Who will have power over your healthcare and ensure your standard of care is maintained?
It is a common misconception that estate planning is only used for transferring assets. The most critical aspects of estate planning have little to do with your assets, but are aimed at protecting you while you are still very much alive. Proactive planning allows you to name an individual of your choice to make healthcare decisions in the event of your incapacity. This can be easily achieved with an advance medical directive. For instance, if you are incapacitated due to a serious accident or illness and unable to give doctors permission to perform risky medical treatment, it would be left up to a judge to decide who gets to make this decision on your behalf. Furthermore, in the event of your hospitalization, your family members who have priority to make decisions for you could keep your closet friends away from your bedside. Family members that do not share your values about the kind of food you eat or the type of medical care you should receive could be the same individuals that are making the decisions about how you will be cared for. These issues can be easily addressed and implemented with the use of a living will. A living will allows for you to provide specific guidelines detailing exactly how you want your medical care to be managed during your incapacity, including critical end-of-life decisions. If you are single without any children, you need to develop an estate plan to identify healthcare decision makers and provide specific instructions on how you would like those decisions to be enforce in the event of your incapacity.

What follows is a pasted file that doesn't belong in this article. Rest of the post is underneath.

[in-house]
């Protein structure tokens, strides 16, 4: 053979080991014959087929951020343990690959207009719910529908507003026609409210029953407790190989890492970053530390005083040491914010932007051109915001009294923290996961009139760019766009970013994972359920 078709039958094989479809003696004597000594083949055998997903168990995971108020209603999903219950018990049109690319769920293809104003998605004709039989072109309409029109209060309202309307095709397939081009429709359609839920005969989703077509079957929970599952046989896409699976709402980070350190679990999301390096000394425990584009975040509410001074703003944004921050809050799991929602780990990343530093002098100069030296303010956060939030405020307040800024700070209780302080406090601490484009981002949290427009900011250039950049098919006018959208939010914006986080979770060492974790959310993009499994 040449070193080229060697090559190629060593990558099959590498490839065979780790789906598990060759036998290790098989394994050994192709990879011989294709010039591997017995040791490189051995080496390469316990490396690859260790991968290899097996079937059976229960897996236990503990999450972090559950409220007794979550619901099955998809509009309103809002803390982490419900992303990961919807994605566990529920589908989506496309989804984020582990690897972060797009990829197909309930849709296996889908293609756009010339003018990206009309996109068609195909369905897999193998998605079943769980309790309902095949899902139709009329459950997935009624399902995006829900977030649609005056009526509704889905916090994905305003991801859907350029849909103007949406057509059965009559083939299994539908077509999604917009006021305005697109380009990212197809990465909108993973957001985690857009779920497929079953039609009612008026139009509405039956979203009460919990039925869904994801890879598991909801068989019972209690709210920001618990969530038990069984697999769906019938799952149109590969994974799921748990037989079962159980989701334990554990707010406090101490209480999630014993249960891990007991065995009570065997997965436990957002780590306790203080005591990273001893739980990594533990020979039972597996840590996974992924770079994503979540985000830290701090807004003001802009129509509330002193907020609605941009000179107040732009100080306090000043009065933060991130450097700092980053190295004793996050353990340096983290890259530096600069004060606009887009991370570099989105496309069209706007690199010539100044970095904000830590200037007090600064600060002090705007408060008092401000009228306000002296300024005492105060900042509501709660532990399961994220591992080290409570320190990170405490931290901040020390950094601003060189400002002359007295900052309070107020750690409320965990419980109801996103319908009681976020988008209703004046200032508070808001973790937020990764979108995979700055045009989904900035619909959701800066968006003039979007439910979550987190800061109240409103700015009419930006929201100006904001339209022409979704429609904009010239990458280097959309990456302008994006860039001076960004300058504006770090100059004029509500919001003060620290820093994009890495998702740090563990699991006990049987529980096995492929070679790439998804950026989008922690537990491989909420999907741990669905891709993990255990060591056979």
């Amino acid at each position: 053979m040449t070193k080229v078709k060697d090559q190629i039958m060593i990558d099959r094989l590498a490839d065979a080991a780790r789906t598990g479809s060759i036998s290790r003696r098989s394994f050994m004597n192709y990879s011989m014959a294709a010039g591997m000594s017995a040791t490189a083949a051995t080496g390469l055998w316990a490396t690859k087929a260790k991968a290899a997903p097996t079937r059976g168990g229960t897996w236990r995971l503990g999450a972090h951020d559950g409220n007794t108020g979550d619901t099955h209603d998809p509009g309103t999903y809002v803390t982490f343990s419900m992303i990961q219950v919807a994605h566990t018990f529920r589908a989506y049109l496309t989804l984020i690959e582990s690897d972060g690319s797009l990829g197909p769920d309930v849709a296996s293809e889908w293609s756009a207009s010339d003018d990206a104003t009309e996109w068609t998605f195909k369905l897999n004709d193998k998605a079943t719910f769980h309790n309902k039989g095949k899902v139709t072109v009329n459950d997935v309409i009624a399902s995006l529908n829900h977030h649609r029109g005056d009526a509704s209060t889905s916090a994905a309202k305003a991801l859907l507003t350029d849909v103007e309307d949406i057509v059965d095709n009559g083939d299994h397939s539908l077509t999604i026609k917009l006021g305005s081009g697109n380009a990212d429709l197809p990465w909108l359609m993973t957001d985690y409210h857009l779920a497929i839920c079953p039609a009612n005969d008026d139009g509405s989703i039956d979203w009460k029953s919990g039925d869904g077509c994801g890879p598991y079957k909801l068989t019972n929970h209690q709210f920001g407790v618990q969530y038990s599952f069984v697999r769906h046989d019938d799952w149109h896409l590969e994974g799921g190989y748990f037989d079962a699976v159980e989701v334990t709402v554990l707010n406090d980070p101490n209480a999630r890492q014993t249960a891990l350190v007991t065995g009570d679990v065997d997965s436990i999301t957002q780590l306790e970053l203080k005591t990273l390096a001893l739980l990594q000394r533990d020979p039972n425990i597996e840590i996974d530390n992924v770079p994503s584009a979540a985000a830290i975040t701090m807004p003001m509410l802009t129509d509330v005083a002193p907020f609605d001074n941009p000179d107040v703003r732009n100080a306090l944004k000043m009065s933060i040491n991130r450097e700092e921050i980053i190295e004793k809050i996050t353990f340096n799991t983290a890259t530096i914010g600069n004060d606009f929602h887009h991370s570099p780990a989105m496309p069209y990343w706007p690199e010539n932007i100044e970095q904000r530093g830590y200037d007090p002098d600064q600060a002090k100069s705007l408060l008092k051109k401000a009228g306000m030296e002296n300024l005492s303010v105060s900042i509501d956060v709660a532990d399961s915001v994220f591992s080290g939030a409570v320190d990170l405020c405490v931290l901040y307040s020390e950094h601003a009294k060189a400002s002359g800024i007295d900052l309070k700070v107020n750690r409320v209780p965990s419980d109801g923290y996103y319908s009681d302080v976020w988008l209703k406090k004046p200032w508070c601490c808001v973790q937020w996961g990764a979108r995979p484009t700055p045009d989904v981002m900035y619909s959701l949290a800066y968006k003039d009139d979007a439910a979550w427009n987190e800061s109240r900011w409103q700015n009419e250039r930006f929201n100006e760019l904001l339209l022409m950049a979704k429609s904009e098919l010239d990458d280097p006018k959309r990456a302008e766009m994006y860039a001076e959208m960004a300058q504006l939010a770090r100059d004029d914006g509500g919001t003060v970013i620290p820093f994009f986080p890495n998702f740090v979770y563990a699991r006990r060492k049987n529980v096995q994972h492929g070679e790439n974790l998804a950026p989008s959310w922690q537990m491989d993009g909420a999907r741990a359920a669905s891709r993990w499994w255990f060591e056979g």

Who’s going to handle your day-to-day finances?